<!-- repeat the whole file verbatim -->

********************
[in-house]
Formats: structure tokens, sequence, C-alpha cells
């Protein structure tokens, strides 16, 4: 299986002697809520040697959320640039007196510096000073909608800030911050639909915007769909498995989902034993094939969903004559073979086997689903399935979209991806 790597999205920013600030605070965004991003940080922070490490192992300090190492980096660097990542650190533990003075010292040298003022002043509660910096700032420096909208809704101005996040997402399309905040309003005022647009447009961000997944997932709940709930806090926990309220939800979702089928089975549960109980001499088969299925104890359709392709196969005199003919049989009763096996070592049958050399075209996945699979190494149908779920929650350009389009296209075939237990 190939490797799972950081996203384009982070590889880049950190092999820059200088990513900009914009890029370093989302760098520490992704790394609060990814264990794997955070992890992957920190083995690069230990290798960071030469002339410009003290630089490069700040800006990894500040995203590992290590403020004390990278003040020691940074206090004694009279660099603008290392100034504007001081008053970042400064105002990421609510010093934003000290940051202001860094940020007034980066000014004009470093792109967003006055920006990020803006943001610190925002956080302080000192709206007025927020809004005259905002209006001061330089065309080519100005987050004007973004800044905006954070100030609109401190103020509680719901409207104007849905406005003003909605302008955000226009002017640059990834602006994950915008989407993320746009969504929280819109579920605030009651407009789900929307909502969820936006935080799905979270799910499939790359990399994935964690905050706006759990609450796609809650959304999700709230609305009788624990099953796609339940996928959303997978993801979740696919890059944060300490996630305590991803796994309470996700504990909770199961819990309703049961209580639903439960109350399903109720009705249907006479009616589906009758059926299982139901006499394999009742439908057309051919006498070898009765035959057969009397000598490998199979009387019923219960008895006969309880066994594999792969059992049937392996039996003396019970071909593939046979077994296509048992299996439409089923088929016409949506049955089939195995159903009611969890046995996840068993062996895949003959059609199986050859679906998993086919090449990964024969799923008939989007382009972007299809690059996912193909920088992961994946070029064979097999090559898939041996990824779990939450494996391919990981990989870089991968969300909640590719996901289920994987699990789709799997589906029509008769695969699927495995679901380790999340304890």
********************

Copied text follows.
[in-house]
Formats: structure tokens, sequence, C-alpha cells
């Protein structure tokens, strides 16, 4: 299986002697809520040697959320640039007196510096000073909608800030911050639909915007769909498995989902034993094939969903004559073979086997689903399935979209991806 790597999205920013600030605070965004991003940080922070490490192992300090190492980096660097990542650190533990003075010292040298003022002043509660910096700032420096909208809704101005996040997402399309905040309003005022647009447009961000997944997932709940709930806090926990309220939800979702089928089975549960109980001499088969299925104890359709392709196969005199003919049989009763096996070592049958050399075209996945699979190494149908779920929650350009389009296209075939237990 190939490797799972950081996203384009982070590889880049950190092999820059200088990513900009914009890029370093989302760098520490992704790394609060990814264990794997955070992890992957920190083995690069230990290798960071030469002339410009003290630089490069700040800006990894500040995203590992290590403020004390990278003040020691940074206090004694009279660099603008290392100034504007001081008053970042400064105002990421609510010093934003000290940051202001860094940020007034980066000014004009470093792109967003006055920006990020803006943001610190925002956080302080000192709206007025927020809004005259905002209006001061330089065309080519100005987050004007973004800044905006954070100030609109401190103020509680719901409207104007849905406005003003909605302008955000226009002017640059990834602006994950915008989407993320746009969504929280819109579920605030009651407009789900929307909502969820936006935080799905979270799910499939790359990399994935964690905050706006759990609450796609809650959304999700709230609305009788624990099953796609339940996928959303997978993801979740696919890059944060300490996630305590991803796994309470996700504990909770199961819990309703049961209580639903439960109350399903109720009705249907006479009616589906009758059926299982139901006499394999009742439908057309051919006498070898009765035959057969009397000598490998199979009387019923219960008895006969309880066994594999792969059992049937392996039996003396019970071909593939046979077994296509048992299996439409089923088929016409949506049955089939195995159903009611969890046995996840068993062996895949003959059609199986050859679906998993086919090449990964024969799923008939989007382009972007299809690059996912193909920088992961994946070029064979097999090559898939041996990824779990939450494996391919990981990989870089991968969300909640590719996901289920994987699990789709799997589906029509008769695969699927495995679901380790999340304890």